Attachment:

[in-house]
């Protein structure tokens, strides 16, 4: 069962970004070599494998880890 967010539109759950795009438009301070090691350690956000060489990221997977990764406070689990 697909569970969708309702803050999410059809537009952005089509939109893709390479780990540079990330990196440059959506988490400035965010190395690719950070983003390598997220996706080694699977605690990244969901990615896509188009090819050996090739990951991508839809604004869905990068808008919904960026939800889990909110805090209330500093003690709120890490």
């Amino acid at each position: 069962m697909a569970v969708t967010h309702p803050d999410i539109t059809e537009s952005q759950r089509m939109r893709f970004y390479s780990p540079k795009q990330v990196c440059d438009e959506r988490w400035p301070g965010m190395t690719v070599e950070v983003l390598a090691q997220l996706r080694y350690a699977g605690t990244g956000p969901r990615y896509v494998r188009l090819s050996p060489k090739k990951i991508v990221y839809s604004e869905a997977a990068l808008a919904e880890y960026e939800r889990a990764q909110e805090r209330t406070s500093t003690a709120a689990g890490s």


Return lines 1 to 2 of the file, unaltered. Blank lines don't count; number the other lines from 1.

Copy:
[in-house]
């Protein structure tokens, strides 16, 4: 069962970004070599494998880890 967010539109759950795009438009301070090691350690956000060489990221997977990764406070689990 697909569970969708309702803050999410059809537009952005089509939109893709390479780990540079990330990196440059959506988490400035965010190395690719950070983003390598997220996706080694699977605690990244969901990615896509188009090819050996090739990951991508839809604004869905990068808008919904960026939800889990909110805090209330500093003690709120890490």